The suggested changes are designed to improve the NMS market data infrastructure by reducing the current disparity in content and latency between NMS market data and the proprietary data that are sold by some exchanges to market participants. The proposal would replace the “exclusive SIP” model with a decentralized model of “competing consolidators”. This proposal comes as part of the SEC’s ongoing effort to modernize the national market system to better fit the needs of investors (both retail and institutional) and other market participants. In October 2019, the SEC published a proposal designed to improve the procedure for public comment and SEC review of proposed fee changes. Also, in January 2020, the SEC proposed an order that was meant to address conflicts of interest in the
governance of the NMS plans and to expand the opportunity of investors and other non-SROs to participate in NMS plan governance. The new changes would extend these efforts further by seeking to modernize NMS market data from both content and availability perspectives, including by introducing competitive forces to key components of the system. This would better enable investors, broker-dealer, and other market participants to have timely access to robust data.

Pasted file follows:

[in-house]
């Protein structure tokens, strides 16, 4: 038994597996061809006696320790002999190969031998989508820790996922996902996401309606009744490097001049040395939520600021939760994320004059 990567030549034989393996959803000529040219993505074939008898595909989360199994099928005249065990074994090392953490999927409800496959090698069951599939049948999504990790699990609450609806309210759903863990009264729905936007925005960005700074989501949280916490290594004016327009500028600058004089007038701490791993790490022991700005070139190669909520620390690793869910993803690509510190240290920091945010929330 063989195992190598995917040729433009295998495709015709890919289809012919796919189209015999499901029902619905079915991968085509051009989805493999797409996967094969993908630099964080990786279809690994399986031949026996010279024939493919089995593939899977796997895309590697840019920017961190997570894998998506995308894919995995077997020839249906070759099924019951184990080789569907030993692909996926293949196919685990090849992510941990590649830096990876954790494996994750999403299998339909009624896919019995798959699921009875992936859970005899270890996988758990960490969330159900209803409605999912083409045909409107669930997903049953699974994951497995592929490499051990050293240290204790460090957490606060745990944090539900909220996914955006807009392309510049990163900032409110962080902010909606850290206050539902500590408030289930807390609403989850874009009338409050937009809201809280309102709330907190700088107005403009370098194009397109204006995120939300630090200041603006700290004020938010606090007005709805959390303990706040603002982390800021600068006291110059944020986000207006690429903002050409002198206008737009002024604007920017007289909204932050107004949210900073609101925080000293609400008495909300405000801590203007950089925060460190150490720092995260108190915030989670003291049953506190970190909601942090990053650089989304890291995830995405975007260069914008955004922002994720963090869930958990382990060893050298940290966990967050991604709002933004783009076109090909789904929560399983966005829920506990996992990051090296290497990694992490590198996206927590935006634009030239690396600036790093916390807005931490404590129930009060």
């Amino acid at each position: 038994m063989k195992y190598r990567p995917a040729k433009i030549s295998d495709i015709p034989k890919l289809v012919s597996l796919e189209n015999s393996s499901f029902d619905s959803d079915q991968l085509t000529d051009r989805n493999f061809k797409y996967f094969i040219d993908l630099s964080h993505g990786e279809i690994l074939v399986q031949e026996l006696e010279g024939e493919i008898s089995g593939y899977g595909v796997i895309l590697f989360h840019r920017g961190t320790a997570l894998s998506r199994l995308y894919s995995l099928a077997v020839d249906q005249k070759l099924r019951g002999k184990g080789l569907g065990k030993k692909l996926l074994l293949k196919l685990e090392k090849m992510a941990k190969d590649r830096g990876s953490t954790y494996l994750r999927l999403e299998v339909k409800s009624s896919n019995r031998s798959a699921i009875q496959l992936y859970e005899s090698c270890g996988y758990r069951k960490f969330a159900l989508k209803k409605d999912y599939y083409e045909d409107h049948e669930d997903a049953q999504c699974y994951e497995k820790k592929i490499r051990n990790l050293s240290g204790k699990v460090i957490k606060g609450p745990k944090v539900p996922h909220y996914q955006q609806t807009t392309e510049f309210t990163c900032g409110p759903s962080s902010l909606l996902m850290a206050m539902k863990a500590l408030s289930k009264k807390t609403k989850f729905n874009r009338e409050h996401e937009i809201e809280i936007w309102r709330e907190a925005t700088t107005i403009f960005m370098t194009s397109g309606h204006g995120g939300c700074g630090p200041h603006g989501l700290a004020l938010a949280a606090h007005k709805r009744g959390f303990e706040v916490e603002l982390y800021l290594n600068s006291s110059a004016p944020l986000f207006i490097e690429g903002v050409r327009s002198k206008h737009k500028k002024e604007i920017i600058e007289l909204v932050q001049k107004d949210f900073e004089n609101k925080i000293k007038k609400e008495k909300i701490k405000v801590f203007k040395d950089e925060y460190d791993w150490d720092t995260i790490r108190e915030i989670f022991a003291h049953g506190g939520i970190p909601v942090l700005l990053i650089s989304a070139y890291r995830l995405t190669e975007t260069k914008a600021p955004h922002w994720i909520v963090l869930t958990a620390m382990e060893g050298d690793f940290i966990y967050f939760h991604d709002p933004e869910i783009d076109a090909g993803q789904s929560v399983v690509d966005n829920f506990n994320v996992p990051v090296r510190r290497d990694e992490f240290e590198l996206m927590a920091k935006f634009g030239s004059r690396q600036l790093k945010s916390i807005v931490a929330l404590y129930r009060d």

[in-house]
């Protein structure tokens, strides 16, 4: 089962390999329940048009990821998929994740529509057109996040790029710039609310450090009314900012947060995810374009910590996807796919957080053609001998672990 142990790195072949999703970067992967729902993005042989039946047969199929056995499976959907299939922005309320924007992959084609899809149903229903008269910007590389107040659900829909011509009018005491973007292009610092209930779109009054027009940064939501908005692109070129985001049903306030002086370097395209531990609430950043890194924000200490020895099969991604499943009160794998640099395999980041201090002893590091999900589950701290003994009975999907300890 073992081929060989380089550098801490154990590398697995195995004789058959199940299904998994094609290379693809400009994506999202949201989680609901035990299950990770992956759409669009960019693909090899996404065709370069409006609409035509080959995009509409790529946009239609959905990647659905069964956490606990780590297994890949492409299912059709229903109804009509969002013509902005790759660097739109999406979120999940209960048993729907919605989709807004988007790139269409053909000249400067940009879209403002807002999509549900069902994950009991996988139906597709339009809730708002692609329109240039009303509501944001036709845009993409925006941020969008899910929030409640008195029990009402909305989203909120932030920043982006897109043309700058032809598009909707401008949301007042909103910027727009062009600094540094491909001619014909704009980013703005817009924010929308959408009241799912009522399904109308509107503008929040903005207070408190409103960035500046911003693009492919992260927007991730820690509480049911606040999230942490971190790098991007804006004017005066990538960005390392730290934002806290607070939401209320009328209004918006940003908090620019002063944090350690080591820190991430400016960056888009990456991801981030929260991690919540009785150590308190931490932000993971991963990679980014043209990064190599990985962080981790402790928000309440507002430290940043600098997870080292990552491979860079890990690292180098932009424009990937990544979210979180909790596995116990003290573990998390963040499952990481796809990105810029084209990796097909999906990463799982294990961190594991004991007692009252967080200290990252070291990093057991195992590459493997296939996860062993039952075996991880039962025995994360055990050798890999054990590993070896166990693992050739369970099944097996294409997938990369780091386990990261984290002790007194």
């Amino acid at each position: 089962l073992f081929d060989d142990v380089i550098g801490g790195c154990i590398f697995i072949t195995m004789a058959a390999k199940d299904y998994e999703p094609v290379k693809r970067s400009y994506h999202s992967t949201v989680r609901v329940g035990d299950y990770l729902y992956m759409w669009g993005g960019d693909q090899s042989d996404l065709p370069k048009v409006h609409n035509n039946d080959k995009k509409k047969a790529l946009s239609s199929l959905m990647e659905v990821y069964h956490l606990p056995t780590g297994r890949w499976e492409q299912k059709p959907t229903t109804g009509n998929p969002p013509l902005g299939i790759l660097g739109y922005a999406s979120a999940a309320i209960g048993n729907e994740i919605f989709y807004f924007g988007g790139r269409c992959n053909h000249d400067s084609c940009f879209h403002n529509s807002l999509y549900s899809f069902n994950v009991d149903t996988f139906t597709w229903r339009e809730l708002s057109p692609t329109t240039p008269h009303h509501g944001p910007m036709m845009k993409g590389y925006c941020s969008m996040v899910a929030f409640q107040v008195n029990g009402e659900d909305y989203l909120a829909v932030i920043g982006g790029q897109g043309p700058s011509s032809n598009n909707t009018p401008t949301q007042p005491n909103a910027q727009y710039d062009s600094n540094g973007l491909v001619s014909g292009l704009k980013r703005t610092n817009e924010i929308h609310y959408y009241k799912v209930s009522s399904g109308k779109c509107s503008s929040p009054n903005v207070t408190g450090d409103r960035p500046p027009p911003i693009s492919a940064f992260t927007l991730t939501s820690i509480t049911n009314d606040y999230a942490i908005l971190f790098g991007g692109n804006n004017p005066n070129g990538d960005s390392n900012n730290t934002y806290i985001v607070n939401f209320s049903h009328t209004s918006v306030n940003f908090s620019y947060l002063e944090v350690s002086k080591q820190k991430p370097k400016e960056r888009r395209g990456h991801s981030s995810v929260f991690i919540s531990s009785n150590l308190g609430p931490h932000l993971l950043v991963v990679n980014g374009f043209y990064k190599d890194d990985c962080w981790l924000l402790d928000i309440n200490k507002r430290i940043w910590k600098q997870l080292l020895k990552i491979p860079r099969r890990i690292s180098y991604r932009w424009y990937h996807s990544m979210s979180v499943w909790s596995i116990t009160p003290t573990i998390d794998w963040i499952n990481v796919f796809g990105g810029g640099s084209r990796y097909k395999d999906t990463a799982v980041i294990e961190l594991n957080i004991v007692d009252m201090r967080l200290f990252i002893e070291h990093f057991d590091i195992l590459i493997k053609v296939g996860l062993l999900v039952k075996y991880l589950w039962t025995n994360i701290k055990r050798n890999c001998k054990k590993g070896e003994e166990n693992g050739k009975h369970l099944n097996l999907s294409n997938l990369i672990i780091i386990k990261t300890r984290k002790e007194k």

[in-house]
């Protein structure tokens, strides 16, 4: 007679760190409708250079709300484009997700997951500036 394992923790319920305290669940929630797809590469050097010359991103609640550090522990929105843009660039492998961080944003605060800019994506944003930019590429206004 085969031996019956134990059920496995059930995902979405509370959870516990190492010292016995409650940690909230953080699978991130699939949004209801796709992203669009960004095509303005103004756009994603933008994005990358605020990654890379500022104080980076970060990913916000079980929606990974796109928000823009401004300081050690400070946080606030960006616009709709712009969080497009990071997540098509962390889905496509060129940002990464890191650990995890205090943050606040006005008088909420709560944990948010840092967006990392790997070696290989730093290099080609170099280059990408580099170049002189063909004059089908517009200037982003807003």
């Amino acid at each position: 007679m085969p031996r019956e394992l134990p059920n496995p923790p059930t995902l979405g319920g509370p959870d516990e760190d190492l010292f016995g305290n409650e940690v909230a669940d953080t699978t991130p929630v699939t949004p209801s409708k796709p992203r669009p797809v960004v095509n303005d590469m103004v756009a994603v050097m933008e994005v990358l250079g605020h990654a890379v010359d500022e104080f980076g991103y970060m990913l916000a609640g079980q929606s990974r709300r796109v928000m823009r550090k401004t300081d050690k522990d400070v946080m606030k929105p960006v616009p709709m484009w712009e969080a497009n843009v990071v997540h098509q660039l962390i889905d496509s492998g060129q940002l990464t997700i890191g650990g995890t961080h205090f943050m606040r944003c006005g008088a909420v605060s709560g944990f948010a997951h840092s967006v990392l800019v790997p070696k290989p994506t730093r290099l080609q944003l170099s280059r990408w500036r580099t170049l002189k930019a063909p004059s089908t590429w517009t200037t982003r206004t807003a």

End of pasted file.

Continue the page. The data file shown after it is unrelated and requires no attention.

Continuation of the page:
Specifically, the proposal would update and expand the content of NMS market data to include: 1) information about orders in share amounts rather than the current round lot size for higher priced stocks, 2) information about certain orders that are outside of an exchange’s best bid and best offer, and 3) information about orders that are participating in opening, closing, and other auctions. The following table highlights the proposed changes and how they differ from the current system:
|Last sale data/transaction reports||The price, size, and exchange of the last sale of the NMS stock, including odd-lot transactions.||No change.|
|Best bid and best offer (BBO)||BBOs for each SRO in current round lot sizes.|
BBOs for each SRO in revised round lot sizes based on the proposed new “round lot” definition:
|National best bid and national best offer (NBBO)||Based on the current round lot size quotations.|
Based on the proposed new round lot size quotations.